Mya and Kennedy Power: Don't allow being transgender to scare you from creating a family'

Via gaystarnews: Trans parents Mya and Kennedy Power are hoping to inspire transgender people to not be afraid of starting a family.

Mya, who identifies as a trans woman, and Kennedy, who identifies as a trans man, say being proud of who you are is the first step.

Mya came out as trans at the age of 15 and continued her transition until she was about 20.

Then she stopped for two reasons.

A guy she was seeing convinced her that her mood swings from the hormones were too strong and were making her ‘very emotional.’ Her family – including her identical twin brother – also loved her but her transition was ‘making them uncomfortable.’

After he convinced her to stop the physical transition, her boyfriend at the time soon began cheating on her with three of her trans friends. She ended the relationship but her confidence in her own identity took a beating.

A few years later, she lost a close friend ‘suddenly out of no where’ and it shook her to the core.

She thought: ‘If I die that suddenly, would I have lived a fulfilled life?’ The answer to that question was a resounding no.

Mya told Gay Star News: ‘For all those years that I stopped living as a woman and became a man I was living a lie and very miserable, sad, depressed and broken on the inside.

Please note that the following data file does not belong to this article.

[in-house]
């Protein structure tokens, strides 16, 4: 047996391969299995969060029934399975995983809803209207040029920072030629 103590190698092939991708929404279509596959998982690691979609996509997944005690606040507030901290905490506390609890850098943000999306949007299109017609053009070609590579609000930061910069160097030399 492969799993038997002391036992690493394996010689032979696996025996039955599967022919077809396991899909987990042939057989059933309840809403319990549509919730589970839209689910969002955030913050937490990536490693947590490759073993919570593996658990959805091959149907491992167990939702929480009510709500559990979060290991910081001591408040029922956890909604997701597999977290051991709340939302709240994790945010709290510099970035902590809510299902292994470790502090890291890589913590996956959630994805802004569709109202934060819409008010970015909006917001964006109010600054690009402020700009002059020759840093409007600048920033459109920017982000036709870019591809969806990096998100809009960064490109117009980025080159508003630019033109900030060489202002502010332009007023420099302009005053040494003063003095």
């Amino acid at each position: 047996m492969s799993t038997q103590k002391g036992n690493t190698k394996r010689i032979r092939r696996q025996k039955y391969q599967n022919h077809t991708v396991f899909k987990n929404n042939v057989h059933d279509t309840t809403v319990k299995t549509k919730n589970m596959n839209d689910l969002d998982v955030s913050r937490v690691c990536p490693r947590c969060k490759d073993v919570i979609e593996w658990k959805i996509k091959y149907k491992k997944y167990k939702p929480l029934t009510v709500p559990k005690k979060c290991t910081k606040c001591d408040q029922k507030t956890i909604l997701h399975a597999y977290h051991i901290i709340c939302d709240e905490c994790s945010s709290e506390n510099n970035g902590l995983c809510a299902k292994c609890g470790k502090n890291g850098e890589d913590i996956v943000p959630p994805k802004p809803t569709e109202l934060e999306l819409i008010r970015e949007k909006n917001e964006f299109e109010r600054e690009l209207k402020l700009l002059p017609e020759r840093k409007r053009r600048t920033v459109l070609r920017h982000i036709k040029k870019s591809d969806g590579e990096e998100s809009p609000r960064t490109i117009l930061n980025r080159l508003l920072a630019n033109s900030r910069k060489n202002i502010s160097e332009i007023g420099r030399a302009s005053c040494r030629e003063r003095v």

‘I was acting. And pretty damn good at it,’ she revealed.

So she spiralled.

‘I found myself trying to ignore those feelings with a “partying” lifestyle,’ she said. ‘Sex with random men and women and medication to help me cope. It was awful.’

Mya got a wake-up call through the death of her friend and a week after the funeral, she started back on hormones. At this stage, she was in her early 30s.

During this time, she also met another trans woman, who dressed her up in more feminine clothing. She left the house for the first time dressed as her true authentic self and felt the most confident she’s ever been.

Now 35, Mya says she’s so much more comfortable with herself.

‘When he got pregnant, I was so excited’
Mya and Kennedy met about 10 years ago. At that time, they were both living as the gender they were assigned at birth.

They had a close mutual friend, who was also trans. This friend couldn’t physically have children but wanted to start a family of her own.

As they were both very close to their mutual friend, she asked Mya and Kennedy to have a baby for her.

They barely knew each other but agreed because they shared a close friendship with the woman.

They tried what Mya describes as ‘artificial insemination’ but it didn’t work. So jokingly, Mya just suggested they try making a baby ‘the normal way’.

Soon after they agreed to meet up and try for a child together, the woman decided she didn’t want to go through with the process anymore.

The couple had all of their sexual health tests, fertility tests and were keen to become parents themselves so they just did it anyway. So for the next two years, the couple kept meeting up and having sex until Kennedy became pregnant.